Dr Michael Smout from James Cook University took out the first FameLab Australia national final in WA last week with his tales of parasitic worms.
Using a child-sized teddy bear, an oversized worm, and a velvet liver Michael demonstrated the multiple talents of liver fluke spit.
These worms might cause cancer, but they also clean up after themselves. The ‘worm spit’ secretes molecules which cause excessive cell growth leading to cancer. But during their research Michael and his colleagues also found that the spit promotes wound healing, which they speculate the worm uses to close up the wounds it opens.
You’ll hear more about Michael’s work and other finalists’ stories in the coming weeks.
And then in June, Michael and his bear will represent Australia at the International FameLab competition held at the Times Cheltenham Science Festival in the UK.
He’ll be needing some extra luggage allowance to take his props with him.
FameLab Australia is a joint initiative of the British Council and Science in Public, building on Fresh Science. It’s a competition aimed at developing the next crop of science media voices, spokespeople, and role models for Australian Science.
Read more about FameLab at: http://famelab.org.au
We are well and truly in prizes season and the states also have applications open for their science prizes. Here are some you might like to apply for:
Research Australia Awards and $80,000 grant for medical research
Research Australia awards the best in health and medical research discoveries, advocacy, philanthropy and lifetime achievement.
The big prize is the GSK Award for Research Excellence – an $80,000 grant to boost the career of a researcher with outstanding achievements in medical research, with a focus on human health and Australian research. The following science awards will also be presented:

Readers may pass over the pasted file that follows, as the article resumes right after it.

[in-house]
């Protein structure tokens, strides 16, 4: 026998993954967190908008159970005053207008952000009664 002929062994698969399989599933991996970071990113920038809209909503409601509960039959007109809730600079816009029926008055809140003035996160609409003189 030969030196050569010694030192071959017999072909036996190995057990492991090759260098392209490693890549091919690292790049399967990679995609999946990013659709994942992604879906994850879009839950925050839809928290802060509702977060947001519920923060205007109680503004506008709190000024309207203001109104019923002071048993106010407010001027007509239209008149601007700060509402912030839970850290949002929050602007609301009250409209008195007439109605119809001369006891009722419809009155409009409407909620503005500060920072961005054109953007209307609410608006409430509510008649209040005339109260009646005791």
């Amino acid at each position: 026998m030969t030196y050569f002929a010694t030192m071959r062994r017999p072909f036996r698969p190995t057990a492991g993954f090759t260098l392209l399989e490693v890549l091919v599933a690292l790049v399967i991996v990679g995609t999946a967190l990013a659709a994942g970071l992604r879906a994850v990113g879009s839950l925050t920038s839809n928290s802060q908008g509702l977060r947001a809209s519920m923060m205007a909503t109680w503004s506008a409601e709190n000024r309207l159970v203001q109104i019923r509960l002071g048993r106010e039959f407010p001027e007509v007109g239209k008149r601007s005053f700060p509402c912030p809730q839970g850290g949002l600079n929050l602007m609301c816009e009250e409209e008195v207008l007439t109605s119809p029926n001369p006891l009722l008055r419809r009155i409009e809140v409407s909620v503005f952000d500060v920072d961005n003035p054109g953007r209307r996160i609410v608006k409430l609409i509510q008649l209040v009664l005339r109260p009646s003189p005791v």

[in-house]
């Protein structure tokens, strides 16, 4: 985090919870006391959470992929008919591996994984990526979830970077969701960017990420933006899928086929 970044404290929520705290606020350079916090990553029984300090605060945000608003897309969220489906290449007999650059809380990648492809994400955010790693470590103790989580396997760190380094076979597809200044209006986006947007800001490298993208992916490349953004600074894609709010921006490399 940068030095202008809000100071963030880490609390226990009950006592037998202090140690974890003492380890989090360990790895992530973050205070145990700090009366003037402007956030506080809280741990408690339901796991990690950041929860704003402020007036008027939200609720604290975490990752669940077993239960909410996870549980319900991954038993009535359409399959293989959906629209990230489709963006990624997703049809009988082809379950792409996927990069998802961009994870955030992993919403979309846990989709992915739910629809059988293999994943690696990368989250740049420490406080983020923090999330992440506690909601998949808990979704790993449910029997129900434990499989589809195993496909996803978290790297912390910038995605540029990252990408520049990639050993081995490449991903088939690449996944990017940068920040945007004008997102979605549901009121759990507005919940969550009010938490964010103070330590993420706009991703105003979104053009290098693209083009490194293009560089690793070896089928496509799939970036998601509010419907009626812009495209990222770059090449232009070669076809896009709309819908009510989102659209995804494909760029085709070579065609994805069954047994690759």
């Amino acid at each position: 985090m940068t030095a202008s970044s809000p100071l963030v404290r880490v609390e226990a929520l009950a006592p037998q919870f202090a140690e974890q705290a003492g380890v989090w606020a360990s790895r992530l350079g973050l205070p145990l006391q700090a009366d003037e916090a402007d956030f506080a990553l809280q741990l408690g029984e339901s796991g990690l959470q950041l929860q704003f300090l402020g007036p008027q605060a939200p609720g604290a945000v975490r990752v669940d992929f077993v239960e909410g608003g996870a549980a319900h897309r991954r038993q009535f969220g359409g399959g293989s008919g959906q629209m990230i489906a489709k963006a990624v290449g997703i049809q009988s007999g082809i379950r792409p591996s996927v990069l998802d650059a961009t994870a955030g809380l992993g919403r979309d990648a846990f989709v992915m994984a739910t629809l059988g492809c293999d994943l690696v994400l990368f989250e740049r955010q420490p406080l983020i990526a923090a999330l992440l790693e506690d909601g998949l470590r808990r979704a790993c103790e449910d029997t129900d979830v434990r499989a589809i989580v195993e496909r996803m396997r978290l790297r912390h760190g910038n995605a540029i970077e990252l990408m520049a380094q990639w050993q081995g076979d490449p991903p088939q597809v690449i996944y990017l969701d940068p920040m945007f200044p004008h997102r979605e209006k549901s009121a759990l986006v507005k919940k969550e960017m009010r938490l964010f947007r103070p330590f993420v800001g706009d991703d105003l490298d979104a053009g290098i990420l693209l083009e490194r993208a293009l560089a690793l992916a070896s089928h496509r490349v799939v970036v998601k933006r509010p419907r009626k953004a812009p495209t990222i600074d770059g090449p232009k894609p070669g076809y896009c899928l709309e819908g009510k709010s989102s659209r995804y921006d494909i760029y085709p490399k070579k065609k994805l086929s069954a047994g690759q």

- Griffith University Discovery Award – for an early career researcher with a discovery
- NSW Government Health Services Research Award – for a research leader making an outstanding contribution to the health sciences
- The Peter Wills Medal – for an individual building Australia’s reputation in health and medical research.
Nominations are now open and close at 5pm (AEST) on 1 July
Find a full list of awards and nomination details on the Research Australia website
$50,000 Western Australian Premier’s Science Award
WA’s Scientist of the Year is a $50,000 prize for a world class scientist who, over the past 10 years, has demonstrated excellence in a field of science, scientific research or technological advancement.
It’s just one of the Premier’s Science Awards which recognise and celebrate the achievements of Western Australian scientists in all fields of science, including natural, medical, applied and technological science, engineering and mathematics. There are also prizes for:
- Early Career Scientist of the Year
- Student Scientist of the Year
- Science Engagement Initiative of the Year.
Applications are now open and close 5pm (WST) on 13 June
More details at: www.dpc.wa.gov.au/science/ScienceAwards
The Victoria Prize for Science & Innovation and The Victoria Fellowships